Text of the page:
Matrix Representation of Complex Numbers
Date: 11/15/2000 at 16:19:40 From: John Jones Subject: Matrices I can't figure this math problem out: Find a matrix A and a matrix B such that (A+B) inverse = A inverse + B inverse Sorry, I don't have a key that makes it look like it (A+B) to the -1. Any help would be greatly appreciated. Thank you.
Date: 11/15/2000 at 18:25:59 From: Doctor Schwa Subject: Re: Matrices John, Usually we write ^-1 to represent "to the -1." So, your question is to find matrices A and B such that (A+B)^-1 = A^-1 + B^-1 Multiplying both sides by (A+B), I get I = (A^-1 + B^-1)*(A + B) Distributing, I = I + (A^-1)*B + (B^-1)*A + I Hmm, that doesn't seem to help all that much. I wonder if there are real numbers a and b with a similar property, 1/(a+b) = 1/a + 1/b Multiplying both sides by ab gives ab / (a+b) = b + a and then multiplying by (a+b) gives ab = (a+b)^2 ab = a^2 + 2ab + b^2 which has some complex number solutions... Aha! There's a correspondence between complex numbers and matrices, namely that the number i acts the same as the matrix [0 -1] [1 0] You can check that: i^2 = [-1 0] [ 0 -1] So, if you put those pieces together, find some complex number solution to the equation at the top, and then translate the complex numbers into matrices, you'll have an answer. I wonder if there was some easier way that your teacher had in mind, though. I didn't see it... Feel free to write back if you have further questions (for example, if this partial solution makes no sense whatsoever). - Doctor Schwa, The Math Forum http://mathforum.org/dr.math/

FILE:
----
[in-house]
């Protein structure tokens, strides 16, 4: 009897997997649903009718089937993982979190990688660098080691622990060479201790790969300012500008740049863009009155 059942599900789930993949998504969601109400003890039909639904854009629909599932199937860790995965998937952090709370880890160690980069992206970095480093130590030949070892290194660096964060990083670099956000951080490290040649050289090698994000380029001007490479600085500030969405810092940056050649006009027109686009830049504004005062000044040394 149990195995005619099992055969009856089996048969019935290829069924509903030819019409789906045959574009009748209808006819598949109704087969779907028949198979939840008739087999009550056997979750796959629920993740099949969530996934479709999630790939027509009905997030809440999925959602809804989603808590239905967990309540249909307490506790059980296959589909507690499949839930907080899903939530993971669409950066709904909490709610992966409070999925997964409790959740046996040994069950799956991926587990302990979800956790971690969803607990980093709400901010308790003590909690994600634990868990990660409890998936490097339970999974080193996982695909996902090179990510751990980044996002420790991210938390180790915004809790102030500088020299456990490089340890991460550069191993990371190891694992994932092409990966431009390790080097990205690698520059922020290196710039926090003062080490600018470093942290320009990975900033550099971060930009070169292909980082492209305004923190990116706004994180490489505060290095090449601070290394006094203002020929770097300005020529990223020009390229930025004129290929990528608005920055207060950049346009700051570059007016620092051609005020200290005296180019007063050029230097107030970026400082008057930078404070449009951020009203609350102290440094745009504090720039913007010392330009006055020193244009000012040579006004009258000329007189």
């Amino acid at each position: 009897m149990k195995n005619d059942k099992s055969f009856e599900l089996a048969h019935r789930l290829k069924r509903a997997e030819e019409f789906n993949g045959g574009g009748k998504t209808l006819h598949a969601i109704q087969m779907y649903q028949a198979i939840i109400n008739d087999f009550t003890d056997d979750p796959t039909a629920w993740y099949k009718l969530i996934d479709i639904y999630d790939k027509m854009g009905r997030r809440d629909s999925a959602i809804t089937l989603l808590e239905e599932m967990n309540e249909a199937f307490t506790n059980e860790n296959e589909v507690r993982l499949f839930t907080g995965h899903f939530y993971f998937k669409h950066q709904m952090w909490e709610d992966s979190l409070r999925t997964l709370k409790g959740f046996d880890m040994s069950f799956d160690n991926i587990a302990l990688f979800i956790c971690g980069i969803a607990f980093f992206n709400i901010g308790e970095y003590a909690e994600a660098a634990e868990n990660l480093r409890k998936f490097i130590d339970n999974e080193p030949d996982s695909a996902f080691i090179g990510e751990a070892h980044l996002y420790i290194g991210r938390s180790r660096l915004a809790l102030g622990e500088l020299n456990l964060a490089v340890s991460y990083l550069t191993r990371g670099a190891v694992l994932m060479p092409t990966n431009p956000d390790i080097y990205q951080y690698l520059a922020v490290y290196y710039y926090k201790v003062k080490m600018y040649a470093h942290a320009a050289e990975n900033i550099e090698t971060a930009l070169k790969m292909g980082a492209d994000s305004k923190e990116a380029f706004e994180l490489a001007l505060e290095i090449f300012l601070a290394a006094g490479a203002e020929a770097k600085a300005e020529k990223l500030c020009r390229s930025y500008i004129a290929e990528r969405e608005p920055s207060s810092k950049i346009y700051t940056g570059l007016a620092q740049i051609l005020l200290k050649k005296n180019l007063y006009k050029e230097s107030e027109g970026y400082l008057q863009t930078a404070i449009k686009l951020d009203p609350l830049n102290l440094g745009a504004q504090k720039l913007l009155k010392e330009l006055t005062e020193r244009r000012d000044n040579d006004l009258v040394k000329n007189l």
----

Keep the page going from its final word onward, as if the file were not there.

Date: 11/15/2000 at 19:32:23 From: John Jones Subject: Re: Matrices I partially understand what you mean, but I am having a hard time figuring out what you are doing with i.
Date: 11/16/2000 at 15:34:20 From: Doctor Schwa Subject: Re: Matrices The question was how to find one example of matrices where (A+B)^-1 = A^-1 + B^-1. My method was to attempt an analogy, where a and b are real numbers, 1/(a+b) = 1/a + 1/b but it turns out that there aren't any real number solutions to this thing, so I resorted to complex numbers. You can set a equal to anything you want, and find a complex number b that solves the above equation (it's just a quadratic after you multiply away all the denominators). Now, suppose you have in hand complex numbers a and b that solve this equation. There's a matrix corresponding to every complex number. If b = x + iy, then the matrix B = [ x y] [-y x] will have the same behavior as the complex number b. Check it out: Try multiplying (1 + 2i)*(3 + 4i) and see what you get, then try multiplying [ 1 2] * [ 3 4] [-2 1] [-4 3] and you'll find that you get analogous answers. Similarly, the inverse matrix also works the same way as dividing by a complex number. So, once you have complex numbers a and b that solve your equation, you can translate them into the corresponding matrices and get an answer that will work. I still wonder if perhaps the teacher assigning this problem had a quite different method in mind. - Doctor Schwa, The Math Forum http://mathforum.org/dr.math/
Search the Dr. Math Library:
Ask Dr. MathTM
© 1994-2013 The Math Forum